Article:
Certainly, much has been lost, and not everything has survived to this day in its original form. Most of the changes made to the town took place in the 18th century and are associated with the rule of Duke Michal Kazimierz Radziwill (1702-1762). It was under his rule that two floors were added to the main building of the palace, as well as two galleries were added to it, and the palace itself got the traits of the Baroque style. Duke Michal Kazimierz Radziwill initiated the rebuilding of the interior and the addition of the unique paintings inside the Corpus Christi Cathedral. That work was managed by the father and son Gesskiys. People used to say about the refurbished cathedral, “Go all over the world, and nowhere will you see such beauty!”
It was under Duke Michal Kazimierz Radziwill that the first professional theater was established (the plays were written and staged by his first wife). In various parts of the Grand Duchy of Lithuania, and he owned about one-fifth of the country, there opened manufactures which products decorated Nesvizh Castle, Mir Castle and other residences of the magnates. Many of the things used by the magnates back then (like glasses, places, girdles, tapestries) have later on become precious articles and unfortunately are now in collections outside Belarus.
Many of the changes to the palace complex were initiated by Marie de Castellane, the wife of the 14th magnate of Nesvizh, Antoni Wilhelm Radziwill. That beautiful French lady turned the palace from a decrepit old structure with holes in the roof and scrapped walls into decent living quarters. Together with her husband they built five parks (strangely enough, there had been no greenery around the palace before at all). After her husband had died, Marie worked hard to return to Nesvizh the documents, rarities
and valuables that used to belong to the Radziwills at one time or another.
But who could think at the beginning of the 20th century that it would take more than a century to make this dream come true? Who could imagine that the castle would be expropriated in 1939, that it would house a Wehrmacht hospital during WWII and after the war a sanatorium?...
In 1953 the palace ensemble was declared an architectural monument. And it was not until after 50 years had passed that the architectural and cultural complex of the Radziwills was included on the UNESCO World Heritage List, and restorers, builders and other specialists began reviving the palace and the castle, bringing them to their original state.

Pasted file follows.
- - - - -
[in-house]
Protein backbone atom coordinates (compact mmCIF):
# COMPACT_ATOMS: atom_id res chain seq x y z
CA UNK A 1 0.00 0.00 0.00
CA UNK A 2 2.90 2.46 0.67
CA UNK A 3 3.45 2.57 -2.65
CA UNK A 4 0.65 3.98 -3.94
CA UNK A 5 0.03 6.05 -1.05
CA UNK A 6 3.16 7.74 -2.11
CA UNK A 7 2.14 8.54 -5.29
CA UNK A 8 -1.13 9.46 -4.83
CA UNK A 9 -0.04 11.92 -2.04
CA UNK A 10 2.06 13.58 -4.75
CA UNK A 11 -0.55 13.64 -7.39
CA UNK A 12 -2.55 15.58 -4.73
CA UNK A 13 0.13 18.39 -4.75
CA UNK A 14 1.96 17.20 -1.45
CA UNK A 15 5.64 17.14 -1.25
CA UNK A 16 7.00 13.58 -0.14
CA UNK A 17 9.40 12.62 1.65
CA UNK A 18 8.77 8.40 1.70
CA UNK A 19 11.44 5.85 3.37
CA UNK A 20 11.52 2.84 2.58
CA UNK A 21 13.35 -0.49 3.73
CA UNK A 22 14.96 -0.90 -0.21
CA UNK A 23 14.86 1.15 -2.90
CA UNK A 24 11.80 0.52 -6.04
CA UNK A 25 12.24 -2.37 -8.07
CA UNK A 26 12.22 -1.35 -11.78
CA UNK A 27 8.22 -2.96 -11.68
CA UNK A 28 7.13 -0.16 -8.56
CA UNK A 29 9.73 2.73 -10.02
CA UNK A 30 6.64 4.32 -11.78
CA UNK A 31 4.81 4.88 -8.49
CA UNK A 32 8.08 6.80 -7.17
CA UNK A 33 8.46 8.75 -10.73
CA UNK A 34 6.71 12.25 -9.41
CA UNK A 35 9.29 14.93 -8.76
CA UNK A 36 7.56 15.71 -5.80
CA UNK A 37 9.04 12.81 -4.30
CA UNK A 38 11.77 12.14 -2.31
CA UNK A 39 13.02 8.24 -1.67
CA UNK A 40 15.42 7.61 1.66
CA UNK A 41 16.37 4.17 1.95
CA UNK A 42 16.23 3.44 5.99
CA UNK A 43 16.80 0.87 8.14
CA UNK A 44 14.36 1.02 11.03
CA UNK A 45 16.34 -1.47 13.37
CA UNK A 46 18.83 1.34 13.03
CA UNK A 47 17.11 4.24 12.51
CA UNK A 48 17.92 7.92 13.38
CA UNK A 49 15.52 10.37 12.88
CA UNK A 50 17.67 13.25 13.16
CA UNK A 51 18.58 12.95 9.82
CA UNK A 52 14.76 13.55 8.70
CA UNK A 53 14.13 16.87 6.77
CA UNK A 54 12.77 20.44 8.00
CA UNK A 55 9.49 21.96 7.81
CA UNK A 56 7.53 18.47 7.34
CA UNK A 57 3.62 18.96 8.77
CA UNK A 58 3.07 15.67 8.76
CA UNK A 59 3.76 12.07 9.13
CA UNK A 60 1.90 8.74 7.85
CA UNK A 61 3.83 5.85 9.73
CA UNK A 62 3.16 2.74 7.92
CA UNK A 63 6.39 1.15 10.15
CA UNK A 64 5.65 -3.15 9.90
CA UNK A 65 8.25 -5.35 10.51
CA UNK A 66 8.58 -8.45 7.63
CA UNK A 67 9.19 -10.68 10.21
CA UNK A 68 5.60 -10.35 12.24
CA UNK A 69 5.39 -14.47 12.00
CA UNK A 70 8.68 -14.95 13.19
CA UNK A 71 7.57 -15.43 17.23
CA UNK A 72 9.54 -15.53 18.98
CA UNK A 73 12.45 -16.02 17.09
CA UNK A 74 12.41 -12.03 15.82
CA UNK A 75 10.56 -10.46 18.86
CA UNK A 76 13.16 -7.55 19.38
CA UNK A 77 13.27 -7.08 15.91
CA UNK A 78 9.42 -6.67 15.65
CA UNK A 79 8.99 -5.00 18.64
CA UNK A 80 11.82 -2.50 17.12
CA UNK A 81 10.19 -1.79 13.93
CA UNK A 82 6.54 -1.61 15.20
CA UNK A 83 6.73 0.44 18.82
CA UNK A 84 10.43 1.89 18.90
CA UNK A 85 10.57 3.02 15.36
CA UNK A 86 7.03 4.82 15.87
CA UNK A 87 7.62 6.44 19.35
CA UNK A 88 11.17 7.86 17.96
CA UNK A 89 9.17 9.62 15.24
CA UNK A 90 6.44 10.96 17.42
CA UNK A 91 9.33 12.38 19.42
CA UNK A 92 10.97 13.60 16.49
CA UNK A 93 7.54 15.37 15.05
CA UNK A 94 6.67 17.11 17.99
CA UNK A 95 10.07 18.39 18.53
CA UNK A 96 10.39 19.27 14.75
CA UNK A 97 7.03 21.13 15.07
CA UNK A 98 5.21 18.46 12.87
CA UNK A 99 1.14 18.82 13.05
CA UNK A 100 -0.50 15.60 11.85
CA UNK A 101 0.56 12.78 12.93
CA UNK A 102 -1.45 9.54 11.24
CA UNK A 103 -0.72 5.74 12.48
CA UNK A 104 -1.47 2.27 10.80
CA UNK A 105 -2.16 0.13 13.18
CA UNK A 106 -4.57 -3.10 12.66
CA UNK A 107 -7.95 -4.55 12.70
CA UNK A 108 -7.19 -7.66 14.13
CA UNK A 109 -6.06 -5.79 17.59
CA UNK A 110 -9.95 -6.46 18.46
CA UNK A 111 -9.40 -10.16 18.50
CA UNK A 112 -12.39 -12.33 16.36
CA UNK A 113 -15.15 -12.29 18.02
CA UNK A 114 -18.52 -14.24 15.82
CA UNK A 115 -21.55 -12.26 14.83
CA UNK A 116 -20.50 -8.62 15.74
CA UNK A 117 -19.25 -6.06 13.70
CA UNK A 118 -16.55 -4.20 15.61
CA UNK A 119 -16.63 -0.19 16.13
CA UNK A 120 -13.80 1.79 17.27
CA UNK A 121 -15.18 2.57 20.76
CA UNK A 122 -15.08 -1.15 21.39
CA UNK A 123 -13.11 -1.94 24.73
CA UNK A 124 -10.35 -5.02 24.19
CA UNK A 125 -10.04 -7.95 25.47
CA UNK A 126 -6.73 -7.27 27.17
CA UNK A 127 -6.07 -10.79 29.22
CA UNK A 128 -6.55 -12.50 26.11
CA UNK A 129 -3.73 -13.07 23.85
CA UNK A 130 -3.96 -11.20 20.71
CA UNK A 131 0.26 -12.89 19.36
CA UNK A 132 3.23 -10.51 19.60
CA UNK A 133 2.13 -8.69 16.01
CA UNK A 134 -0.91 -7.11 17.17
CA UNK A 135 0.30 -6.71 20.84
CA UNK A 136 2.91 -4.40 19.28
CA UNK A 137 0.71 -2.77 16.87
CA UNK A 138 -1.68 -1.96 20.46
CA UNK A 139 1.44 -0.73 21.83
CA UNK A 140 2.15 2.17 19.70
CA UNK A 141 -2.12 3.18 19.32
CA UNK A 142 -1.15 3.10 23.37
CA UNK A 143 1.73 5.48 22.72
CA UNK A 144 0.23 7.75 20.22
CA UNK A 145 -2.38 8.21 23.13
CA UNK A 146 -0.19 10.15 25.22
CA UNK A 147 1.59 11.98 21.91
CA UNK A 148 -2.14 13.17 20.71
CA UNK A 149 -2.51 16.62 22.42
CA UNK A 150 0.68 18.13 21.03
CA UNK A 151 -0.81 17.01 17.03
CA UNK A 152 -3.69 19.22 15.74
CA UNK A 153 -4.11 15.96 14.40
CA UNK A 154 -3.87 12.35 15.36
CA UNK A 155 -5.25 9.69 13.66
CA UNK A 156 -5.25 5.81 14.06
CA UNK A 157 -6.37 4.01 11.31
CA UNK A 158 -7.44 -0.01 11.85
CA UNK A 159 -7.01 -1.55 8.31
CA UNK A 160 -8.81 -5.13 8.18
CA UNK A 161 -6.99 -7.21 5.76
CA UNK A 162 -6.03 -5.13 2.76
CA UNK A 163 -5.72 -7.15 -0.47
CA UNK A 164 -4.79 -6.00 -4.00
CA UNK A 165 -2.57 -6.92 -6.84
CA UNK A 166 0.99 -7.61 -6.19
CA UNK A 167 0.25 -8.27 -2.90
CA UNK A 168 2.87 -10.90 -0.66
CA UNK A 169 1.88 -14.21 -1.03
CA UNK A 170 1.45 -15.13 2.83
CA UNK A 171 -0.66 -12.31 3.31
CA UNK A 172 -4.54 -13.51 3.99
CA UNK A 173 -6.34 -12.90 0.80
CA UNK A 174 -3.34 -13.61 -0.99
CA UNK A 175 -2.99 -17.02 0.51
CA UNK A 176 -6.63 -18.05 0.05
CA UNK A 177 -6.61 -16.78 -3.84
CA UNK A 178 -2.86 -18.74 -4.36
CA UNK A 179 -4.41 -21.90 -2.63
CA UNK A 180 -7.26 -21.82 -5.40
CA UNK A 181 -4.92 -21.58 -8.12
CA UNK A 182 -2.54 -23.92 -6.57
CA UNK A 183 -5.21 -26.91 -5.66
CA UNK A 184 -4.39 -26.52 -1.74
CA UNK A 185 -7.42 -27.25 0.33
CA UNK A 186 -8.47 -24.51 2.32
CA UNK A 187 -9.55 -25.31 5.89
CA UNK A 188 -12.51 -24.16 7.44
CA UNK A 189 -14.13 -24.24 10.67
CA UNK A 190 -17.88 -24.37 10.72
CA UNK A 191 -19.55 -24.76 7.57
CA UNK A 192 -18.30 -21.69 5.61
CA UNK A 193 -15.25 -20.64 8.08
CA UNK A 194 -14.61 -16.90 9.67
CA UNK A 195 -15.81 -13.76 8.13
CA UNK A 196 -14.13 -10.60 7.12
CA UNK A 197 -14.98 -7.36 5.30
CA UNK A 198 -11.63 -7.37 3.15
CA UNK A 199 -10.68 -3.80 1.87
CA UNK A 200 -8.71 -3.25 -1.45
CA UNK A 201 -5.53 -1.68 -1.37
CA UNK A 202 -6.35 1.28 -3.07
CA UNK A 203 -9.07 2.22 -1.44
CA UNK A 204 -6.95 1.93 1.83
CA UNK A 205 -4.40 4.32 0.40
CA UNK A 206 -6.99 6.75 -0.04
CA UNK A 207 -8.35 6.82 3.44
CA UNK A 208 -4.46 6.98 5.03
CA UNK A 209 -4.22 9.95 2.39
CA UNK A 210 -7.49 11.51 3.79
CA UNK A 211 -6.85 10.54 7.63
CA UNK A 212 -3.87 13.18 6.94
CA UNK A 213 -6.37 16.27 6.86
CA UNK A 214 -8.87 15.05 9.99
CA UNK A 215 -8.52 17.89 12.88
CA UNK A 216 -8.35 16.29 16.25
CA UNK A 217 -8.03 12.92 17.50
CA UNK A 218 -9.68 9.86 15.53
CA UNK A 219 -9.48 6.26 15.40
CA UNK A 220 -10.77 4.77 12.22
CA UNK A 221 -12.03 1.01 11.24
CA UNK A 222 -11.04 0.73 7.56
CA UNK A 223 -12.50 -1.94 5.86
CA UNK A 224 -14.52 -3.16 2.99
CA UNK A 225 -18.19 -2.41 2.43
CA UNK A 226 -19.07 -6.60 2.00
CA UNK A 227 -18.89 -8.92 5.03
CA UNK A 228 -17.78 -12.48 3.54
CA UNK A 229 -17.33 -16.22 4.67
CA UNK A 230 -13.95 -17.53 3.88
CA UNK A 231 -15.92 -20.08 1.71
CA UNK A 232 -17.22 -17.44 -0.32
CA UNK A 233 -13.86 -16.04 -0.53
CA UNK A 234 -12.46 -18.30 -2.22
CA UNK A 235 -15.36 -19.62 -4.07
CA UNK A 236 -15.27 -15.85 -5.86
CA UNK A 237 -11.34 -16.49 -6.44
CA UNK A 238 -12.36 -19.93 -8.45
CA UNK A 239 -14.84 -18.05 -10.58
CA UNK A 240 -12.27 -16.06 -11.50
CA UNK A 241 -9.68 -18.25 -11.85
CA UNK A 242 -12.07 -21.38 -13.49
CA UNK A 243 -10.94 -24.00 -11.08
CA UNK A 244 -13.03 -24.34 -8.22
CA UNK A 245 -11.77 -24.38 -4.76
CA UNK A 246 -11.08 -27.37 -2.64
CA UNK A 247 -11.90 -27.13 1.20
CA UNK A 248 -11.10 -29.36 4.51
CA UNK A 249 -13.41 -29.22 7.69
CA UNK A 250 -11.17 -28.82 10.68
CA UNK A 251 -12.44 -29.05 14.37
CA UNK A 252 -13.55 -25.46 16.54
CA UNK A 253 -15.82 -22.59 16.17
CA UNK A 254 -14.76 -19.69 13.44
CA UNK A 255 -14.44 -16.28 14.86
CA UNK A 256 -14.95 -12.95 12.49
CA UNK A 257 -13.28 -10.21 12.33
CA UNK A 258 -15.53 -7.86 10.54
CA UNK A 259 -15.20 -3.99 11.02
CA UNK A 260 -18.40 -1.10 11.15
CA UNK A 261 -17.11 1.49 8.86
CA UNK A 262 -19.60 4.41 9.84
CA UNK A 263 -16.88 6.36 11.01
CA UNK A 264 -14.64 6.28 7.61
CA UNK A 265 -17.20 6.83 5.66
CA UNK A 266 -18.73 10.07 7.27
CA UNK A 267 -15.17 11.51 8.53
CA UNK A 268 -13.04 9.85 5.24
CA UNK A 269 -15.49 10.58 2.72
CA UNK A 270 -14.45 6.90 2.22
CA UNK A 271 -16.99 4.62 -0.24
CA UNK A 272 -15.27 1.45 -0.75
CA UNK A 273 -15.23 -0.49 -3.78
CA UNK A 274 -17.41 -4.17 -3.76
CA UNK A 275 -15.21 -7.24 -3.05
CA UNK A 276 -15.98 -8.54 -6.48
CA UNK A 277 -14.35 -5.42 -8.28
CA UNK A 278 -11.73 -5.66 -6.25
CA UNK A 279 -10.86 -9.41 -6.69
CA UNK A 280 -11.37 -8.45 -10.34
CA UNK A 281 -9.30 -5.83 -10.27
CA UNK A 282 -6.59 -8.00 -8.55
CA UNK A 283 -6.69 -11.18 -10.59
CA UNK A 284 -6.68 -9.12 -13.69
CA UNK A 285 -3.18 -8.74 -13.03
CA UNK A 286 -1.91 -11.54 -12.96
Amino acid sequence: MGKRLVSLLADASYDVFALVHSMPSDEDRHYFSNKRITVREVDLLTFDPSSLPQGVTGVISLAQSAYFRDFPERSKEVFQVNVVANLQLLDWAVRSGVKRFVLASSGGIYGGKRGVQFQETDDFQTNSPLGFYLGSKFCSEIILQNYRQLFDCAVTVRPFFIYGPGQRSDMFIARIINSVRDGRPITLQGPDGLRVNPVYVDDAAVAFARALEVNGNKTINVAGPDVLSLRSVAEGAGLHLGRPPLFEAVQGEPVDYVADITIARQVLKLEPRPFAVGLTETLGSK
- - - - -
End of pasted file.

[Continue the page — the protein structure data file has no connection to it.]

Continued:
However, the words “original state” can hardly be applied to the restored palace and park complex. It was for a reason, after all, that the daughter of one of the last magnates of Nesvizh, Miss Elzbieta Radziwill, said that the restored family nest did not look very much like what she remembered it 30 years before that, back in the 19th century…
The restored palace looked very much like it was during the time of Duke Michal Kazimierz Radziwill, the middle of the 18th century, baroque, gilded facades, wealth, etc. Historians may argue about the accuracy of the restoration and reconstruction, but as a whole, one should admit that specialists and builders have managed to accomplish the main thing, which is to create an atmosphere of splendor and grandeur for visitors. From the very first step you take into the palace inner yard, you have a distinct feeling that it was the residence of kings, if only uncrowned kings.
To make this feeling last is what tour guides are there for.
To make it last is not easy by any means, believe me. Three groups of specialists were brainstorming ideas for the inner design of the museum, – says the director of the Nesvizh History and Culture Museum, Sergei Klimov. – Initially, it was planned that the entire exposition would be dedicated to the history of the family. But the attempt to make this idea a reality did not come off at first, I think. The